Two key news items show that food sovereignty is gaining traction around the world: On June 21, thousands of Haitians again marched for a saner policy strengthening food sovereignty, the saving of natural seeds, and fair land prices. They staunchly oppose GM seeds. In Bolivia, on June 26, President Evo Morales signed a new law to spur small scale agriculture and create a national seed bank, while developing laws for biotech seeds. Both Venezuela and Bolivia governments support genetically modified foods. ~Ed.
Haiti: peasants march for a “real agricultural policy”
Thousands of Haitian peasants marched in the city of Hinche in the Central Plateau region on June 21 to demand that the government promote food sovereignty, the restoration of the environment and the development of an agriculture “adapted to the reality of our country.”
“There needs to be a real agricultural policy,” protesters said, in distinction to current policies that encourage the importation of food, seeds and other agricultural commodities.
“Every day we see our neighbors giving up farming in the absence of any decent income,” said a longtime planter who gave his name as Jérôme. “Young peasants are very often discouraged by the lack of economic prospects [and] the prohibitive cost of land.”
Another farmer, who came to the demonstration from the nearby town of Papaye, charged that competition from “agricultural commodities produced in the countries of the north in an intensive manner with enormous mechanical resources ruins food-producing agriculture that is respectful of human beings.”
Camille Chalmers, an economist from the Port-au-Prince-based nonprofit Haitian Platform Advocating an Alternative Development (PAPDA), noted that the invasion of public land by private investors is also a threat for local populations, which are deprived of their means of subsistence.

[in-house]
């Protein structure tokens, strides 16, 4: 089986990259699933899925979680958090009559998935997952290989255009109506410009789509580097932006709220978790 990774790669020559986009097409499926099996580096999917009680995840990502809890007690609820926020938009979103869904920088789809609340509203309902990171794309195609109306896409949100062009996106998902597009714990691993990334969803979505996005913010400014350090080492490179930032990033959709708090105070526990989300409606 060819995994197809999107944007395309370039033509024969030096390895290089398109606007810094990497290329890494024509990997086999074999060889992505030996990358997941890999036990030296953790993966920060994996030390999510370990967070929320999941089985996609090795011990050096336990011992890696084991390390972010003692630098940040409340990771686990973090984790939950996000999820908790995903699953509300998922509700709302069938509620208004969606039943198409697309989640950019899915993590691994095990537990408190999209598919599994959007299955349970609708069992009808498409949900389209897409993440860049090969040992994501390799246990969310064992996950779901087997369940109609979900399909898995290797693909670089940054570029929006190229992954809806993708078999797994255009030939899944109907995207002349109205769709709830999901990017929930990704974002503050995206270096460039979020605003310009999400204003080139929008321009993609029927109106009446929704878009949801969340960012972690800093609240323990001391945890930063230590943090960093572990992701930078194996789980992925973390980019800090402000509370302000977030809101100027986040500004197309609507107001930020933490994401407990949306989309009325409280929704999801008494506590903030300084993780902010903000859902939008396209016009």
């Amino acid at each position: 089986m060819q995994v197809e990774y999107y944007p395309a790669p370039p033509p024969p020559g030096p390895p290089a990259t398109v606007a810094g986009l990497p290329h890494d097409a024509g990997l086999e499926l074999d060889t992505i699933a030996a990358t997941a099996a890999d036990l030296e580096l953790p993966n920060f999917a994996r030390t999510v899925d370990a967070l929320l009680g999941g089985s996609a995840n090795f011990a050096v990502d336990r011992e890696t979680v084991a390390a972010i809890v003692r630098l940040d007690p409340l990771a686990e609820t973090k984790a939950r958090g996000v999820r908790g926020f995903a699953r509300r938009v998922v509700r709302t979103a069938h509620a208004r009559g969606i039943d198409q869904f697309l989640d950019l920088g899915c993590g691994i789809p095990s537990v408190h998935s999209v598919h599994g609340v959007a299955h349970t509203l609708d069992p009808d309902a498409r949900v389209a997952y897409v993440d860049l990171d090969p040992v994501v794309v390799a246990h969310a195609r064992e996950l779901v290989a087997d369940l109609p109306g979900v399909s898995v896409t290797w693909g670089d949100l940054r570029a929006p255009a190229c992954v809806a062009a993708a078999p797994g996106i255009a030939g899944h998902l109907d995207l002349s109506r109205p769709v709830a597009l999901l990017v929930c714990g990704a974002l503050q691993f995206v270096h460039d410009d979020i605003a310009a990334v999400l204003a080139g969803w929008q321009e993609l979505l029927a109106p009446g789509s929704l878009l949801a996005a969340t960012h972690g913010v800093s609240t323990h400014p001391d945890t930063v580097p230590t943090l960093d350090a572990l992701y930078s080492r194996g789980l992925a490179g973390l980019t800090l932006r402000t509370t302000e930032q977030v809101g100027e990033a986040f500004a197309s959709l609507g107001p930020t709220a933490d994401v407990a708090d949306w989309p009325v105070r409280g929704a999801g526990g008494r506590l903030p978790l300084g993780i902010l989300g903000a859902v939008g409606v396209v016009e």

The protest was organized by several grassroots organizations, including the Papaye Peasant Movement (MPP), which sponsored a similar demonstration in June 2010 against the “poisoned gift” of hybrid seeds offered by the US multinational Monsanto. Like last year’s protest, the June 21 march ended with a rally in Hinche’s Charlemagne Péralte plaza, where organizers distributed locally produced seeds and seedlings.
Bolivia Enacts Law to Stockpile Grains, Achieve Food Sovereignty
Bolivia President Evo Morales will today sign a new law designed to move the Andean nation toward food sovereignty by spurring small scale agriculture and the stockpiling of key grains, according to state news agency ABI.
The initiative requires a $500 million a year investment over the course of 10 years, said Congressman Luis Alfaro, according to information released by Bolivia’s congress last week.
The government will form a state seed bank to store and sort native Bolivian plants, channel credits to community producers, and define standards for importing, producing and trading genetically modified products. A silo system for stockpiling grains such as corn will also be developed.
The law also includes plans for investment in mechanized agriculture and increased irrigation systems in Bolivia, where drought often damages crops.
Read more at Bloomberg